Mobile & Wireless World: It's still about security
Balancing ROI and security concerns is hard to do, users say
Computerworld - PALM DESERT, Calif. -- Wireless adoption in the enterprise, widely seen as a productivity booster, continues to be hampered by security concerns, according to speakers and users here at Computerworld's Mobile & Wireless World conference.
"I'm constantly getting hacked," said Majid Zahedi, an applications specialist at Forty-Niner Shops Inc., which provides bookstore and food services at California State University in Long Beach. He was referring to server statistics that show constant probes launched against his network.
The company has some remote users who need wireless access, but securing the network is "my main concern right now," Zahedi said. It's especially unnerving, he said, to "see the kids with their [mobile] computers trying to sniff out our information" with Wi-Fi sniffers.
Zahedi said security is so worrisome that he's recommending to the company's board of directors that they remove all wireless networks.
While other companies may not be ready just yet to give up on wireless because of security, such concerns are the main impediment to widespread wireless adoption, according to 46% of attendees who voted in an instant poll during the conference.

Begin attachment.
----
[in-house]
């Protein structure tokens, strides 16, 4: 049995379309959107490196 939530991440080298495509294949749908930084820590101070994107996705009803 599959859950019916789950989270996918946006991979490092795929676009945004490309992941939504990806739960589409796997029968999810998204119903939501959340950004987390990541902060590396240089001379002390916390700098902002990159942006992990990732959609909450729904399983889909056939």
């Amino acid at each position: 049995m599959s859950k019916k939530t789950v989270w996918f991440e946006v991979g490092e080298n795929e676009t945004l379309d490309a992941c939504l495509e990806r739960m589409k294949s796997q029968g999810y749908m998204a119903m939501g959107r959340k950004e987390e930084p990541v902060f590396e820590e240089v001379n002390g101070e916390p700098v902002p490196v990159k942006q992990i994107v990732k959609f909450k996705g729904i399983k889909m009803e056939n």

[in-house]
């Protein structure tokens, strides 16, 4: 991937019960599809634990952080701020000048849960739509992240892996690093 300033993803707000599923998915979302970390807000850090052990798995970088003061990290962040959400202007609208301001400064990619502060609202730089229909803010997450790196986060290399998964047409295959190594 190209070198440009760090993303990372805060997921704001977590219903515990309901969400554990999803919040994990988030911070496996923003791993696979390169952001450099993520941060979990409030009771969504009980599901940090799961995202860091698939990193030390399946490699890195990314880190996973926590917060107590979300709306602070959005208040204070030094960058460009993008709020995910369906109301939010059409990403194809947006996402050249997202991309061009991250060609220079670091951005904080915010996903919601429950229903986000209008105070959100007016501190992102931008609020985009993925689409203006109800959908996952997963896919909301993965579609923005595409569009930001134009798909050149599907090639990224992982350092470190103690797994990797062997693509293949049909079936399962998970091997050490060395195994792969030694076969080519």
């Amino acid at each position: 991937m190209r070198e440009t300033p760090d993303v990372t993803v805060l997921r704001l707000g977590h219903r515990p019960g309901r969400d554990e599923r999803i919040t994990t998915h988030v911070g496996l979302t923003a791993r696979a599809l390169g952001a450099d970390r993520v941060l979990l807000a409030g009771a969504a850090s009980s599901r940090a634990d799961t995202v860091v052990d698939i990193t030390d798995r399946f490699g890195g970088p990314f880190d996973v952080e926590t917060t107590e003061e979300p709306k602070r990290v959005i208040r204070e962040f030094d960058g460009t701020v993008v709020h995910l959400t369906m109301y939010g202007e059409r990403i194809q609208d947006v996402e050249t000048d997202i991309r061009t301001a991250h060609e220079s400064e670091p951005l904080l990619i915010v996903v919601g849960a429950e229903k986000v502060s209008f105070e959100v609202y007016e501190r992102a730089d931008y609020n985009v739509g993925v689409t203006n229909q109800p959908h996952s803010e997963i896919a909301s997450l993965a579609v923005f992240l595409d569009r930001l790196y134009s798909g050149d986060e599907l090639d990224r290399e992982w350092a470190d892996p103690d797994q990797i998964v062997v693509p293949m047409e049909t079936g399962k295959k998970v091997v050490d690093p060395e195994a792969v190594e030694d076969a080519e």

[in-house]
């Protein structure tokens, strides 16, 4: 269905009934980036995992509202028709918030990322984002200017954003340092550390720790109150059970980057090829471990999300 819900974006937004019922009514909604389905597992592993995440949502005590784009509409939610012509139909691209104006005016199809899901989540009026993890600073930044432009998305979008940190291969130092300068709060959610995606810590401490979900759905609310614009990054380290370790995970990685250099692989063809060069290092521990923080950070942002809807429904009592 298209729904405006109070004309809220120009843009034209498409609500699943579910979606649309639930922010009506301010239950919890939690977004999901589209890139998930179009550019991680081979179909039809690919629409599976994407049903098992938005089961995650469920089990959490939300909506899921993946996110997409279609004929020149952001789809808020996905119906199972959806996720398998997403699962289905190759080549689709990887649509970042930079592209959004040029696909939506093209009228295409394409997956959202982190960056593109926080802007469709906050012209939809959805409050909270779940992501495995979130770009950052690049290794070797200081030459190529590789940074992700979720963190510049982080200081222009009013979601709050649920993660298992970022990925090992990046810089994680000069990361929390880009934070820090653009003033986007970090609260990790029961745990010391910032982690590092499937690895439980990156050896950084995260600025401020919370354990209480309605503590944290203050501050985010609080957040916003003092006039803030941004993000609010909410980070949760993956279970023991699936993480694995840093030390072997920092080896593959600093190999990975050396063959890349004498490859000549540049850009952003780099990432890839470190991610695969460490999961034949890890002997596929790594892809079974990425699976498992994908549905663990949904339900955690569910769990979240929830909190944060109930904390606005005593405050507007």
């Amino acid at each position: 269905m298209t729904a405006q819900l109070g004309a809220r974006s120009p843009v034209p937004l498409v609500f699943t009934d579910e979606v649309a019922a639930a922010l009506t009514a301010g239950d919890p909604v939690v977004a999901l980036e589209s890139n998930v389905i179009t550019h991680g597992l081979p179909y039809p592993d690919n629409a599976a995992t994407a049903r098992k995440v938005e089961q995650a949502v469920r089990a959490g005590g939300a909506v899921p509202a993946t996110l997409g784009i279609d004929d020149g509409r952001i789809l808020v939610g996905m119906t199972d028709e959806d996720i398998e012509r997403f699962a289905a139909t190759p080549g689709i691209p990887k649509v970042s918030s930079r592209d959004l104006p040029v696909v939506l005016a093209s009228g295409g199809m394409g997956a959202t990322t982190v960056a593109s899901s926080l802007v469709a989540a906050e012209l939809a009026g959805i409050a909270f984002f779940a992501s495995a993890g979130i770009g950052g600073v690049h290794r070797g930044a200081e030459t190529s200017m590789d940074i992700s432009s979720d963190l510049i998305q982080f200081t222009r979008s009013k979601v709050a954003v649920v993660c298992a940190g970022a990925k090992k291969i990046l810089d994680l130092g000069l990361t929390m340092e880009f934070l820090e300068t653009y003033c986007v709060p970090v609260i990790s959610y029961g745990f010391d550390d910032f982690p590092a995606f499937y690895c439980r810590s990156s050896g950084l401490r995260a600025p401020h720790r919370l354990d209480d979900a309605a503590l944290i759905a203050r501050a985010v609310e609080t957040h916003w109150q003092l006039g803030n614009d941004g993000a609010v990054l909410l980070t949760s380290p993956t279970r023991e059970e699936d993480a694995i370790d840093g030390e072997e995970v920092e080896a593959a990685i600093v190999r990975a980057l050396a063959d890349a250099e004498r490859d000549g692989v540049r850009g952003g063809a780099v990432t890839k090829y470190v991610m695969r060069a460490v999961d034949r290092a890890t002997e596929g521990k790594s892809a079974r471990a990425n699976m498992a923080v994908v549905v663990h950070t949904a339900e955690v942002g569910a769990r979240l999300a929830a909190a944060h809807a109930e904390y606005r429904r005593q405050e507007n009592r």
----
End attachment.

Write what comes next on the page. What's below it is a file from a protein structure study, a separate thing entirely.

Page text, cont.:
Lynn Carson, a PC support manager at International Sematech in Austin, said his company within the past five months provided complete wireless access to its headquarters building. But the project was delayed by security considerations. "Security was the big detriment to rolling that out," he said. "It kept us from moving faster on the project."
Scott Richards, vice president of product management at Senforce Technologies Inc. in Orem, Utah, said during a panel discussion that companies have long had to deal with "a balancing act between productivity and security," and that has been magnified with the spread of mobility devices. Companies used to have a safe network perimeter protected by firewalls and the like, he said, but now they must secure each device that extends beyond that perimeter.
"Data is flowing through the air, and there are some security issues with that," Richards said.
Those issues sometimes become all too real. Panel member Marty Menard, an executive at Intel Corp., mentioned during the discussion that someone once "snooped" the e-mail of 10 to 12 vice presidents in an Intel facility in Oregon. The hole has been patched, he quickly noted.
Lost and stolen mobile devices are another security problem. Though losing a device may be rare, "there are concerns there," Richards said.
Like it or not, he said, most companies must address these security concerns. Through "viral deployment" -- unauthorized devices being brought in by users -- or officially sanctioned efforts, "you do have mobility," he said. Richards
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